How to work out your tax if you are an employee? 

In this part of our starting work guides we look at

How are employees taxed?

Nearly every UK worker starts the payroll year with a tax free personal allowance.

For the 2019-20 tax year (tax years run 6 April to 5 April), the basic PAYE tax code is set at 1250L.

Tax codes have different suffixes to show different things, such as whether you are a Scottish taxpayer, or non-resident or on an emergency code, see What is the 2019/20 PAYE code? 

When you start work, your employer will ask you to complete a starter form and they can then use the information you provide to set your PAYE code for that employment.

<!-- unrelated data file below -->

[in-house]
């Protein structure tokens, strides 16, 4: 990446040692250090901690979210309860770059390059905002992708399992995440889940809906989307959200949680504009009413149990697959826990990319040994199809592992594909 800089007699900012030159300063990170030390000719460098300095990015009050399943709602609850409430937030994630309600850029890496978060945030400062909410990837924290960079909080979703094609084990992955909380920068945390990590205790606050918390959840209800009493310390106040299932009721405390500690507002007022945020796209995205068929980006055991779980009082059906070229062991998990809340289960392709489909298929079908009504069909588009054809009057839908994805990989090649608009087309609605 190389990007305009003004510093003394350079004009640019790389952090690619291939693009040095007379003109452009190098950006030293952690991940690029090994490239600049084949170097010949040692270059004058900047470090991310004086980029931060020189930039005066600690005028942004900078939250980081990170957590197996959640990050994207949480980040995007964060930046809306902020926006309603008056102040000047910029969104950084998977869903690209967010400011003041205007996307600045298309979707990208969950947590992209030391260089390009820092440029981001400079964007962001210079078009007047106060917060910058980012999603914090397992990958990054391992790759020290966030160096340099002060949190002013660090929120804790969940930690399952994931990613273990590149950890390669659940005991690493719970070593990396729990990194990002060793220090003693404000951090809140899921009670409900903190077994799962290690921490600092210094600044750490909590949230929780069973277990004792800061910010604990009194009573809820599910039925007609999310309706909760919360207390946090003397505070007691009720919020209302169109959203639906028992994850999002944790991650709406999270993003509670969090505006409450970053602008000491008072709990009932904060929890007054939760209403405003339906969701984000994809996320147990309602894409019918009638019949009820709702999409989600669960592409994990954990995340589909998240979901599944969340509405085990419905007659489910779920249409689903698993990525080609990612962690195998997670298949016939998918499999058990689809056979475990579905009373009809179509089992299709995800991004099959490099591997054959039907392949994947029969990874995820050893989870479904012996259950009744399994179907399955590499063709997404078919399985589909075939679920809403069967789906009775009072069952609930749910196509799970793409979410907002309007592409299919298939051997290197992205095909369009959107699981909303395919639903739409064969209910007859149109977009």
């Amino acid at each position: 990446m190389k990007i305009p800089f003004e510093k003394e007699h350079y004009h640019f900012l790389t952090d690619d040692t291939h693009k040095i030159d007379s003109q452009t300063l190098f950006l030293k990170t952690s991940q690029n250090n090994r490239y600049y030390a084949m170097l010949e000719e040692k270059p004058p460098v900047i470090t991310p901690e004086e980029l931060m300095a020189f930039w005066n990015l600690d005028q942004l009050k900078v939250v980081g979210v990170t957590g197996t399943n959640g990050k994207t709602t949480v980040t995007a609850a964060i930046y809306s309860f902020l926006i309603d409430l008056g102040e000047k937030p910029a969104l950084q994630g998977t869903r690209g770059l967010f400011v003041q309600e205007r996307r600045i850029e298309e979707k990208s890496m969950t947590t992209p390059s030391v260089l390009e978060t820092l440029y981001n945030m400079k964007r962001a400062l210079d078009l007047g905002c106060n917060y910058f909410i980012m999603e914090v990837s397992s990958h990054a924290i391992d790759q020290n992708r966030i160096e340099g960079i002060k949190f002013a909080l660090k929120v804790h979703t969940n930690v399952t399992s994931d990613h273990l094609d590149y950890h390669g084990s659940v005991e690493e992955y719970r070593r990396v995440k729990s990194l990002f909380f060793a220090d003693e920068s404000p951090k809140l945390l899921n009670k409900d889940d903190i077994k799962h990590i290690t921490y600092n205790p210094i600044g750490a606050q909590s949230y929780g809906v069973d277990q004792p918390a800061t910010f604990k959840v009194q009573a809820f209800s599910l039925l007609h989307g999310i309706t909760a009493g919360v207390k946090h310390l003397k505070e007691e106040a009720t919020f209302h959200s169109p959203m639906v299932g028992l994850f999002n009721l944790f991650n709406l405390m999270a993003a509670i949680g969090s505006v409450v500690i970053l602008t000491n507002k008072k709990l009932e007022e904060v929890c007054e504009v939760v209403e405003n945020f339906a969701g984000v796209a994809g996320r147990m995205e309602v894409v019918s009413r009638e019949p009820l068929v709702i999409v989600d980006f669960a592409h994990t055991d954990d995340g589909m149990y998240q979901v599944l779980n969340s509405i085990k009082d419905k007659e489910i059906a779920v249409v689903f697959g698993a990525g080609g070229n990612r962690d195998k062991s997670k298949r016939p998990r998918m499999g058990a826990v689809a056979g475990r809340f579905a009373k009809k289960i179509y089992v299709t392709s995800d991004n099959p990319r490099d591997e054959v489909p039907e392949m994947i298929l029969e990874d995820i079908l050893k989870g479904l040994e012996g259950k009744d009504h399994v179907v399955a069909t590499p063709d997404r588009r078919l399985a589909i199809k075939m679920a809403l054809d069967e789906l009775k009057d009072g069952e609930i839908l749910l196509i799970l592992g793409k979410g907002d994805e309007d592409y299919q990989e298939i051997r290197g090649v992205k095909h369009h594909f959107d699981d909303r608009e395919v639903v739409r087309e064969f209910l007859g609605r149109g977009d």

Basic example

Freya does one job and she earns £15,000 per year, she is paid monthly.

Her gross monthly pay is £1,250

She is entitled to a full personal allowance of £12,000.

Her National Insurance Contributions 'NICsare calculated separately:

Her net pay is £1,136.28 (1,250-50-63.72).

If Freya took a second job, her tax free PAYE code would be allocated just one employment based on her earnings. She would then expect that her second job would deduct tax at 20%. For NICs the limit applies to each job. If she earns less than £166 per week in her second job there is no further NICs to pay. If she earns more than £166 per week in her second job she will have NICs calculated as above.


How to calculate tax if you are self employed


Special rules that determine whether you are employed or self employed